First of all God Bless Laura as well as her friends and family. Terrible to say I hope that her end was quick so there was minimal suffering.
I too have stayed out of comment to learn a few more of the details.
I have some offshore experience having transited the Atlantic twice in my 20s as well as some sailing in the Carribean, but I am no way a Carribean cruiser. My trips in the last few years have been mainly costal ones from the Chesapeake to Long Island or New England.
I defer to many on here with far more experience than I. There is no need for blame finding or fingerpointing just learning and the real lesson in Lauras death would be to learn the obvious errors so we do not repeat them.
I find a lot of wisdom in Btrays comments as I do Daves. The mistake started early in the game with the decision to stay in the Gulf Stream and ride the storm to safety and to a calm anchorage it appears. For what ever pressures and reason this decision seemed to be paramount to who ever made the decision to come in close to land. Their object was to come to a calm area. The major errors of transitting an unkown inlet/ passage at night no matter what the conditions proved fatal and put them in more danger than heaving to till light, or a dave said turning right and getting out of the stream, or as SD said going further south to a wide channel and getting in the lee of the islands. I beleive Jon is also correct in his assuming that one could have the balls to make this run because they had some electronic means of navigating their way through the cut. (I agree with Jon people are too confident in what they see on the chartplotters) In bad seas and weather by giving up one of their key senses ( sight) by not waiting for daylight was unfortunate and dangerous. You need all the senses and sense you have..sight, charts, electronics, to make passage in these cuts in good weather let alone a rage or even just adverse conditions. Doing this at night was just plain puzzling.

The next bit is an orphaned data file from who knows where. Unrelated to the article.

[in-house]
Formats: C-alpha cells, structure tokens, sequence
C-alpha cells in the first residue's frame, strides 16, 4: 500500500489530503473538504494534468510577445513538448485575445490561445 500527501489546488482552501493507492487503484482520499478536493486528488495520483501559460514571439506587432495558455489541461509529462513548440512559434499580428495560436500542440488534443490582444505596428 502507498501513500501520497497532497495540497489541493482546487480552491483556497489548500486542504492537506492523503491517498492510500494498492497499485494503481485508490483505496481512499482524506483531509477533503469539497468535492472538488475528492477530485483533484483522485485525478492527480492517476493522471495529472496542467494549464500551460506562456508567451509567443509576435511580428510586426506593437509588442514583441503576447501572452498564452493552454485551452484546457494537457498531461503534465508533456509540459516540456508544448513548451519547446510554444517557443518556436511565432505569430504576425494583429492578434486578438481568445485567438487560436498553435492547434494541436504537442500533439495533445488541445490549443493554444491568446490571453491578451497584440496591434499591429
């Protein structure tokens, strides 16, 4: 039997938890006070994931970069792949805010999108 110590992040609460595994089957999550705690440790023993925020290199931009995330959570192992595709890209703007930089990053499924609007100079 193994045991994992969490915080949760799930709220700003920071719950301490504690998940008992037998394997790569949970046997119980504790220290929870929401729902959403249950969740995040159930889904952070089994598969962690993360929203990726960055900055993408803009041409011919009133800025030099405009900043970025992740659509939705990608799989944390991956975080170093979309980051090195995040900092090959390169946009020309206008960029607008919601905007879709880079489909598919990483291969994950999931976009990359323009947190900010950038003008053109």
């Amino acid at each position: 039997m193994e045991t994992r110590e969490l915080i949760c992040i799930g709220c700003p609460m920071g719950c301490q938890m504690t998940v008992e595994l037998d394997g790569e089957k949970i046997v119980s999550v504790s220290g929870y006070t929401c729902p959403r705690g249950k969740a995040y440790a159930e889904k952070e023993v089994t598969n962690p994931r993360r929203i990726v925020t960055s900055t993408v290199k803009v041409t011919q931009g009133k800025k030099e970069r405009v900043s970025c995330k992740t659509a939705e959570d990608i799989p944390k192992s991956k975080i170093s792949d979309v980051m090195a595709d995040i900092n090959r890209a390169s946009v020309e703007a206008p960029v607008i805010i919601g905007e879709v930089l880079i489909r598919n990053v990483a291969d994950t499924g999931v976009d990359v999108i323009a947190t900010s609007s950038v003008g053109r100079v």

All of the people on this boat at least had some experience and were not novices by any means , so what drove them into the land must have been overwhelming. The ocean is a dangerous and unforgiving place at times and commands utmost respect. For sailors it is our "zen" or place of tranquility when out on the water, but the other lesson is that it is a ALL POWERFULL and if not treated with proper respect, the consquence is death or injury.
The learned lesson for us semi novices is HEAVE TO. Wait till you can SAFELY proceed with confidence and all you senses. ASK FOR HELP from local CG or authorities
It is also why a number of us who have at least a little experience in the effects of costal/ ocean tough weather conditions have cringed at some of the knuckleheads (who have posted on sailnet) who have made passages with new or new to them boats without proper experience on board, charts, or even thoroughly checked out boats letting their bravado in invincabilty rule them. We have seen how quickly the Ocean can swoop in and take its toll. No matter your experience, or conditions...it is all about planning and emphsizing Safety first that counts. In the case of Rule 62...from the get go to dash to the Bahamas started the "unsafe dominos" which ended in tragedy.
No judgement here...no fault...just lessons. God bless Laura and the surviving members of Rule 62.